Can't you hear you mother now??? "Quit playing with your food." "Don't talk with your mouth full." "Don't argue with your sister."
post #8 of 10
I totally agree KCZ
"If we're not supposed to eat animals, why are they made of meat?" Jo Brand
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"If we're not supposed to eat animals, why are they made of meat?" Jo Brand
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post #9 of 10
MFK Fisher made a related argument, that kids also learn awful things from the way their parents maltreat each other at the dinner table. She gives the lovely example of a woman who slams food down with a snarl because she wants everyone to know that she's working hard and should be appreciated. Seems to me that the combination of the two -- nobody eats together, when they do they watch television and are rude to each other -- none of this does anything good for the kids.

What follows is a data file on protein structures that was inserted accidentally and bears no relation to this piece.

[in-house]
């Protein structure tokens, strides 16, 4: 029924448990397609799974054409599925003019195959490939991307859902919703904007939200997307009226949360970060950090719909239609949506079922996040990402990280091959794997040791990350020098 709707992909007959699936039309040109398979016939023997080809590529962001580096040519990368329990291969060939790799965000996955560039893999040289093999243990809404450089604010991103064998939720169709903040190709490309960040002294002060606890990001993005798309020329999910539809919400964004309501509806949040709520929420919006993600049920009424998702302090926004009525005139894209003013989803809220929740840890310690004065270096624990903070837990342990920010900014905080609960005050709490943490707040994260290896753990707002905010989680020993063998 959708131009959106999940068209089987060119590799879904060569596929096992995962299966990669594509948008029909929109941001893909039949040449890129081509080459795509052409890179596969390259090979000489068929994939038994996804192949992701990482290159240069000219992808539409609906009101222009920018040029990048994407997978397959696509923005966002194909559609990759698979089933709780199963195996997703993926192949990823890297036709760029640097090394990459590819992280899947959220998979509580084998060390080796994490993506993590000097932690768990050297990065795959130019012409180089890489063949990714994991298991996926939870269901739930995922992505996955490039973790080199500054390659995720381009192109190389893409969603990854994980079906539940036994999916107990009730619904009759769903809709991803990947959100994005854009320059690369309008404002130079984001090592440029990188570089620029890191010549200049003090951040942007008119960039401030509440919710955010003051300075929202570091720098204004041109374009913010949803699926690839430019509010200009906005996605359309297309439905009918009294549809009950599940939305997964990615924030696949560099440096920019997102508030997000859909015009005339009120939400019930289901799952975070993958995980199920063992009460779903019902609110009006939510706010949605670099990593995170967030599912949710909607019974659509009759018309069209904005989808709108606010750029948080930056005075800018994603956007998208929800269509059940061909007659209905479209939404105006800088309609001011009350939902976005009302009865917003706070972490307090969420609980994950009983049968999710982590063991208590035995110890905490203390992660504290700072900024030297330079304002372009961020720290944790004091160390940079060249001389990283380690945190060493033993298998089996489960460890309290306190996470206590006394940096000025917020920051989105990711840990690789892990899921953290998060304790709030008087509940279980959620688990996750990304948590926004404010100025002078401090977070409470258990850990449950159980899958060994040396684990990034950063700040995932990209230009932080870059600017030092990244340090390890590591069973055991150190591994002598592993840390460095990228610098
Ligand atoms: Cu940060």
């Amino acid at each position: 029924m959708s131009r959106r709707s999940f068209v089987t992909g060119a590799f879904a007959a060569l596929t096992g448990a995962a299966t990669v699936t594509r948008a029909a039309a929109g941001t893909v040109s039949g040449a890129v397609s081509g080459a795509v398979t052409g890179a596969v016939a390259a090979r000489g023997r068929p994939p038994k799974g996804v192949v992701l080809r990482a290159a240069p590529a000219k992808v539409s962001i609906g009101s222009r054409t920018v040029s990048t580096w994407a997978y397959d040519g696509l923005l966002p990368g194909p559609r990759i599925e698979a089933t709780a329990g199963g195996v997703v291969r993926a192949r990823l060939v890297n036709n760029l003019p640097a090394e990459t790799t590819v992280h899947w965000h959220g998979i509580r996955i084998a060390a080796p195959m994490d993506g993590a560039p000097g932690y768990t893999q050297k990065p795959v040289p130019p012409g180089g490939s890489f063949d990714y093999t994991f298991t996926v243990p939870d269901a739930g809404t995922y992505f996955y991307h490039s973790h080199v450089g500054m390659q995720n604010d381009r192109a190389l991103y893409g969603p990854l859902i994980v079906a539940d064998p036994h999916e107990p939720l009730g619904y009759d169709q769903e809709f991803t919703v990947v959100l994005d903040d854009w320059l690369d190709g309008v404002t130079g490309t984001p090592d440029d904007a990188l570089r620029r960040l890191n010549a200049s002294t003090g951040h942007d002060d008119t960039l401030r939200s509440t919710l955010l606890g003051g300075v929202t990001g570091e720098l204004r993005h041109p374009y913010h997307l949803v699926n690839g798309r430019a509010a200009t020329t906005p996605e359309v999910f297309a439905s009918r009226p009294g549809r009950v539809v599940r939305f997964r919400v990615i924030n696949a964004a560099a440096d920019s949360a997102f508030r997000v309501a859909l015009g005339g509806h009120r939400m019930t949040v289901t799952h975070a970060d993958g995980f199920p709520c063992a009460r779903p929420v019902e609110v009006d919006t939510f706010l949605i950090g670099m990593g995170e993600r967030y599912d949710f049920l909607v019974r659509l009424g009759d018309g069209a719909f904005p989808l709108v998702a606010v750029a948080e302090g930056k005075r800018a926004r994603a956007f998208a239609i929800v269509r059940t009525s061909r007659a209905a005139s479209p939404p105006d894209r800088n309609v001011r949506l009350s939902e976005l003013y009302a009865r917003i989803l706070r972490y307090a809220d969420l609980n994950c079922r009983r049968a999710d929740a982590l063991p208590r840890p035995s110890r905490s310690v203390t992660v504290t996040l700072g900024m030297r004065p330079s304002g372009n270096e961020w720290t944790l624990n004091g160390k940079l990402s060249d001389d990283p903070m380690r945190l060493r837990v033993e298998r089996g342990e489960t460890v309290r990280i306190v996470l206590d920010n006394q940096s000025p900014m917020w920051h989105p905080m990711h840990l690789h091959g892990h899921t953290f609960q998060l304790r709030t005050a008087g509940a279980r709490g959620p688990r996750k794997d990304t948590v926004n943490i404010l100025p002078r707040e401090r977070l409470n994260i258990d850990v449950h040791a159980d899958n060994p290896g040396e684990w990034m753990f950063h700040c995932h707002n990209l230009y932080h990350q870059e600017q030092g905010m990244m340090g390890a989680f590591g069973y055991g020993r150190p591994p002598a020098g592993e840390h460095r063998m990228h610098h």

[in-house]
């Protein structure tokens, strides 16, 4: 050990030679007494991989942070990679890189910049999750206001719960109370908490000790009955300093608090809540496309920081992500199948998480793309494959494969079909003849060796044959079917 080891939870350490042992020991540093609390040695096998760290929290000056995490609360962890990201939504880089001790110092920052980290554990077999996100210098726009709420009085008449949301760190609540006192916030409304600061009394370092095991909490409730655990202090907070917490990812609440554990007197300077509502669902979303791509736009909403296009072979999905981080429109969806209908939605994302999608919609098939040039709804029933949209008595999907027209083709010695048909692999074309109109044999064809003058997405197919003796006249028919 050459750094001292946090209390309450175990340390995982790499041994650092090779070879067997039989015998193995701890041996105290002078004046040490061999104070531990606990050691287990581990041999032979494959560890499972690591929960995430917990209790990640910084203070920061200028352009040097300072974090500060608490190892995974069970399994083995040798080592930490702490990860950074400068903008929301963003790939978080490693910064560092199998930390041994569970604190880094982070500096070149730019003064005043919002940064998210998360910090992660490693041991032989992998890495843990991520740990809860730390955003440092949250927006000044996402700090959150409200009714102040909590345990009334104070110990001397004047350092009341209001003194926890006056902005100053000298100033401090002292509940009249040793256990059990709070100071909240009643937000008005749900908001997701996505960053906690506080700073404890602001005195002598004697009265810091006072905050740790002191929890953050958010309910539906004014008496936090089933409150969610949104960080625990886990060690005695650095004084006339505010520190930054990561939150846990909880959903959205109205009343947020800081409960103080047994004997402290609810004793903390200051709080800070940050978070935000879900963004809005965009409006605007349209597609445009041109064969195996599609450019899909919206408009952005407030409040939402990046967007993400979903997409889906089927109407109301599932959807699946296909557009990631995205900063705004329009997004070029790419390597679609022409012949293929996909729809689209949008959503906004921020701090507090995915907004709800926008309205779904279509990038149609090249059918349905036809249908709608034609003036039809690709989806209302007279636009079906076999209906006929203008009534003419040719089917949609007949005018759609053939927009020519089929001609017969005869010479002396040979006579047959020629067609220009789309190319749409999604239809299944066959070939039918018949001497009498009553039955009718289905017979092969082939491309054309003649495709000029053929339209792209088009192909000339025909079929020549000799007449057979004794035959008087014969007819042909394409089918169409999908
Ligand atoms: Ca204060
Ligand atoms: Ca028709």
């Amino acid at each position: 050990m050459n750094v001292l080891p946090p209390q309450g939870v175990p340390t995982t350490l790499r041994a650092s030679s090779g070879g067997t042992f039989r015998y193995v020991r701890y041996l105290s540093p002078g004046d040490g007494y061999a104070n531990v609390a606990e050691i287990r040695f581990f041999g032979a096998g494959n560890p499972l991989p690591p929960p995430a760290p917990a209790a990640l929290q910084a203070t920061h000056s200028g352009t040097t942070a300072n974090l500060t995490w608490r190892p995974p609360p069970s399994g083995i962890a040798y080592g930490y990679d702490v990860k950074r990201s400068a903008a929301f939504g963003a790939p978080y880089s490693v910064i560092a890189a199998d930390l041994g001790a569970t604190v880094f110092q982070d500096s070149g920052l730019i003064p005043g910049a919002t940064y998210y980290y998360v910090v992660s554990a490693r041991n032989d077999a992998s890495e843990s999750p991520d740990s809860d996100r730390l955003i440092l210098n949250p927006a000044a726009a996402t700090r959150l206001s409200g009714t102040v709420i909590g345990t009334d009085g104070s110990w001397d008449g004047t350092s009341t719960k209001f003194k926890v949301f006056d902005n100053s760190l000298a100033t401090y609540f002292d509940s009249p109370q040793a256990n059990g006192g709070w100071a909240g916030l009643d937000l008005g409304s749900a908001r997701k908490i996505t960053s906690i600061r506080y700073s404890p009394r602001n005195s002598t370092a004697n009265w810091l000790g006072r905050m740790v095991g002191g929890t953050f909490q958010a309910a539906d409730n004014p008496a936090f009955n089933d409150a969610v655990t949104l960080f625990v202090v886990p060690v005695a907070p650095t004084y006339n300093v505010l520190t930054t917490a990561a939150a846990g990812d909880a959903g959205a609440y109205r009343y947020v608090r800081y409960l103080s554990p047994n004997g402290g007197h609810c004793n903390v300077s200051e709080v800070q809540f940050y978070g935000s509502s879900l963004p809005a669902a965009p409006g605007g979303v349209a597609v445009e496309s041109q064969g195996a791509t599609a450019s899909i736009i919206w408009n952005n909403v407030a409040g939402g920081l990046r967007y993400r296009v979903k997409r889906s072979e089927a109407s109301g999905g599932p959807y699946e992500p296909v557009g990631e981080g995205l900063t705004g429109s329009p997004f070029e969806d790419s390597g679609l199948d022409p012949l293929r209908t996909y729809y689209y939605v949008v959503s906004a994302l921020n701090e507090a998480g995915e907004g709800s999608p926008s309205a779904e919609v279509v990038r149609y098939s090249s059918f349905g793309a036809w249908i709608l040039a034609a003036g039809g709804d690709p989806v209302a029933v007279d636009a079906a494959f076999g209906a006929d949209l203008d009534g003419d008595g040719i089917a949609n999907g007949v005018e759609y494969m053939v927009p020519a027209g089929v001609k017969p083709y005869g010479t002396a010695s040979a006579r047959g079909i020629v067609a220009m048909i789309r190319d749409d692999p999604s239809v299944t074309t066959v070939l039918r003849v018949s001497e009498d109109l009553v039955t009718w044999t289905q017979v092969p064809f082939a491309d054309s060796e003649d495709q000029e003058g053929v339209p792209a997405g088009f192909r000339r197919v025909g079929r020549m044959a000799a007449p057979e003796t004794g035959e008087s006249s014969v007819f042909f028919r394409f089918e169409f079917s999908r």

Of course, another problem is this ridiculous idea that all children should always be encouraged to express themselves and be independent and creative. Which is fine, of course, but all the development people also tell us that a significant part of children get socialized is by pushing what they perceive as limits until they find out where the real limits actually are. Over time, they also develop a sense of what those limits are about: why they're there, what's at stake, and so on. But in order for them to do this, they must already have a good sense of the limits themselves. Parenting without setting limits is thus wildly destructive to the socialization process.